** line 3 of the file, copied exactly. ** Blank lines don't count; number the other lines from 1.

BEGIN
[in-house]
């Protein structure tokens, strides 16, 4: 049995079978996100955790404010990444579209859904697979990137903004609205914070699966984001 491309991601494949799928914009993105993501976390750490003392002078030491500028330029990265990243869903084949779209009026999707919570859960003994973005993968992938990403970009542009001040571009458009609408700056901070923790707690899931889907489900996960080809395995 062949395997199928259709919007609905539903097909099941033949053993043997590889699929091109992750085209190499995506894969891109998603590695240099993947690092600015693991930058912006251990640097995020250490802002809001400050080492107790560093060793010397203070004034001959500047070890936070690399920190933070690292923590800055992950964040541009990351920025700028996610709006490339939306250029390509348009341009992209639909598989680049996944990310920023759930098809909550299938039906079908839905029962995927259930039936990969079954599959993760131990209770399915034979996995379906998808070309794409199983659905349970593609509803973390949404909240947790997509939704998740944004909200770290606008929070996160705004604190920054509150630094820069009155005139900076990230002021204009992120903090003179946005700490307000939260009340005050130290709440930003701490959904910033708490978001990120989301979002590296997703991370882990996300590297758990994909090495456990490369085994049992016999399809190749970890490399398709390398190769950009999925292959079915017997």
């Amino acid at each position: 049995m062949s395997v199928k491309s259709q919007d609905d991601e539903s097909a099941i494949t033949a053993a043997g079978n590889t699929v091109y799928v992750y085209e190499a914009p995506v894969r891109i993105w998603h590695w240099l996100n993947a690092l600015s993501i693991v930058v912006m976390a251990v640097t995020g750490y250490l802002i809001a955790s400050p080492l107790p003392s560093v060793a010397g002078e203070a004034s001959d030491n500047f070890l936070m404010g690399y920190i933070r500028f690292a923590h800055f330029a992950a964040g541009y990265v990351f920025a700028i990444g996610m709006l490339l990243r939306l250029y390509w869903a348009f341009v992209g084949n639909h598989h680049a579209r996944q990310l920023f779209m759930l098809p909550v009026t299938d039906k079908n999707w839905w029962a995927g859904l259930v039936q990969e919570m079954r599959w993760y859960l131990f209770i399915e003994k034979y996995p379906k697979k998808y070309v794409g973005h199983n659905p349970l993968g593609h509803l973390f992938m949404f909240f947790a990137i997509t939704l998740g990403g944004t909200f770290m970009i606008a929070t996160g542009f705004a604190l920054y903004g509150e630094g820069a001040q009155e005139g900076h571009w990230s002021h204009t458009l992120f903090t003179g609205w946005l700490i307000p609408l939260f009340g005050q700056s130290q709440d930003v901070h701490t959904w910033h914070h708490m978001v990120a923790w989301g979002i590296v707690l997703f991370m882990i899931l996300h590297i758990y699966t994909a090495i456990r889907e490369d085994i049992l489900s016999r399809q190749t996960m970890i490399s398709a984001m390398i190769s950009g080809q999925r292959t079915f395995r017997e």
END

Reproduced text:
């Amino acid at each position: 049995m062949s395997v199928k491309s259709q919007d609905d991601e539903s097909a099941i494949t033949a053993a043997g079978n590889t699929v091109y799928v992750y085209e190499a914009p995506v894969r891109i993105w998603h590695w240099l996100n993947a690092l600015s993501i693991v930058v912006m976390a251990v640097t995020g750490y250490l802002i809001a955790s400050p080492l107790p003392s560093v060793a010397g002078e203070a004034s001959d030491n500047f070890l936070m404010g690399y920190i933070r500028f690292a923590h800055f330029a992950a964040g541009y990265v990351f920025a700028i990444g996610m709006l490339l990243r939306l250029y390509w869903a348009f341009v992209g084949n639909h598989h680049a579209r996944q990310l920023f779209m759930l098809p909550v009026t299938d039906k079908n999707w839905w029962a995927g859904l259930v039936q990969e919570m079954r599959w993760y859960l131990f209770i399915e003994k034979y996995p379906k697979k998808y070309v794409g973005h199983n659905p349970l993968g593609h509803l973390f992938m949404f909240f947790a990137i997509t939704l998740g990403g944004t909200f770290m970009i606008a929070t996160g542009f705004a604190l920054y903004g509150e630094g820069a001040q009155e005139g900076h571009w990230s002021h204009t458009l992120f903090t003179g609205w946005l700490i307000p609408l939260f009340g005050q700056s130290q709440d930003v901070h701490t959904w910033h914070h708490m978001v990120a923790w989301g979002i590296v707690l997703f991370m882990i899931l996300h590297i758990y699966t994909a090495i456990r889907e490369d085994i049992l489900s016999r399809q190749t996960m970890i490399s398709a984001m390398i190769s950009g080809q999925r292959t079915f395995r017997e």